Fewest Stocks Traded In 32 Years - The Market Is Disappearing In One Giant Leveraged Buyout

The number of common stocks traded on major U.S. exchanges are the fewest in three decades.

As CNBC reports, "Currently, there are just 3,267 stocks in the University of Chicago's CRSP data, and this is the lowest since 1984," wrote longtime Jefferies equity strategist Steven DeSanctis.

 

What's behind this phenomenon? DeSanctis explains:

"Between the lack of IPO activity, the pickup of M&A, and buybacks, the U.S. equity world is becoming smaller and smaller, and this could be one of many reasons why active managers are lagging behind their indexes. Companies may not want to come public due to the additional cost of Sarbanes-Oxley or the fact that the private market has become a bigger source of financing than it has been in the past."

So whether it's the total number of stocks or the amount of shares for each company outstanding, the stock market is shrinking.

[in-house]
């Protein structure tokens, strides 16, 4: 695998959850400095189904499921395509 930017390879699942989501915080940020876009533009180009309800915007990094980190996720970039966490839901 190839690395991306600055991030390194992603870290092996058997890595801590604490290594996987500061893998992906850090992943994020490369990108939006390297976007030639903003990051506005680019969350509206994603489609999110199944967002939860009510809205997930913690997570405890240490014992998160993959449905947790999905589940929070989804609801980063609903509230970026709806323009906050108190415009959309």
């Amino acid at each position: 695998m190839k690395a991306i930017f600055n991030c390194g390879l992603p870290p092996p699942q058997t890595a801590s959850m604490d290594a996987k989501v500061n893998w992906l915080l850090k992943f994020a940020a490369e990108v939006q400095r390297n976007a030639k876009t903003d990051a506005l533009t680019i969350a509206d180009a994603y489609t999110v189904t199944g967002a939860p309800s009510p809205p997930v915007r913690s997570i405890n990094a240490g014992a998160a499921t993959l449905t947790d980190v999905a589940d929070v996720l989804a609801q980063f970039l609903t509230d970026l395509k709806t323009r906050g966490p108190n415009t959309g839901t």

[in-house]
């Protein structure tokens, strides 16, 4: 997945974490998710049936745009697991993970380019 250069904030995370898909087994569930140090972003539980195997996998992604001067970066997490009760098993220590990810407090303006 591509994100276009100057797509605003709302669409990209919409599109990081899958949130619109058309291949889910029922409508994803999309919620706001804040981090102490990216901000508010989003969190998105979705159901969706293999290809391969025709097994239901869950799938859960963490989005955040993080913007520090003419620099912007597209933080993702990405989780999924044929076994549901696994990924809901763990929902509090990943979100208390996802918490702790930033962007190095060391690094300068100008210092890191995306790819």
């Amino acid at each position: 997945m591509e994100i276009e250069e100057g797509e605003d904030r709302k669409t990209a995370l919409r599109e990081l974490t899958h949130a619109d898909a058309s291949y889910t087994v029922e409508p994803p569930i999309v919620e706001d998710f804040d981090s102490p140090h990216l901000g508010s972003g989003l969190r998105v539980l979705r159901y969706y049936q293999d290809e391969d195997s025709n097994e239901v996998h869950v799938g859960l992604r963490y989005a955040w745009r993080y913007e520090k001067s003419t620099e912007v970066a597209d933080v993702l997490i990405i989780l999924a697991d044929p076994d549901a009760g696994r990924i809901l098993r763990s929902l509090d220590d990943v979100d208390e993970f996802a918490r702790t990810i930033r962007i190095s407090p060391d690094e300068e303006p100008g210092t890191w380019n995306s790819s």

Or as Dark Bid's Daniel Drew previously noted, The Stock Market Is Disappearing In One Giant Leveraged Buyout

It's easy to find critics and doomsayers who predict that the next stock market crash is just around the corner. They could be right, but another possibility is that the stock market itself will disappear entirely.

Anyone who is familiar with mergers and acquisitions knows what happens when a company is being slowly acquired. The price climbs higher, slowly yet relentlessly. Liquidity evaporates as offers are lifted. If the price moves up too quickly, buy programs are canceled. The buyer waits until the froth dies down a little before resuming purchases. Eventually, the bids reappear, and the process continues. Once the buyer acquires 5% of the company, a legal requirement is triggered: the SEC requires the buyer to file Schedule 13D, otherwise known as a "beneficial ownership report." Once this report is filed, everyone can see the buyer, and the stock price will usually jump.

This same process has been underway in the stock market over the last 6 years. The market is up well over 200%. Liquidity has evaporated in the S&P 500 futures market, and the central banks themselves are buying S&P 500 futures. Companies are spending nearly all of their profits on stock buybacks.

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Danny Furman 5 years ago Contributor's comment

interesting quantification of an obvious phenomenon, the same can be said for gold and silver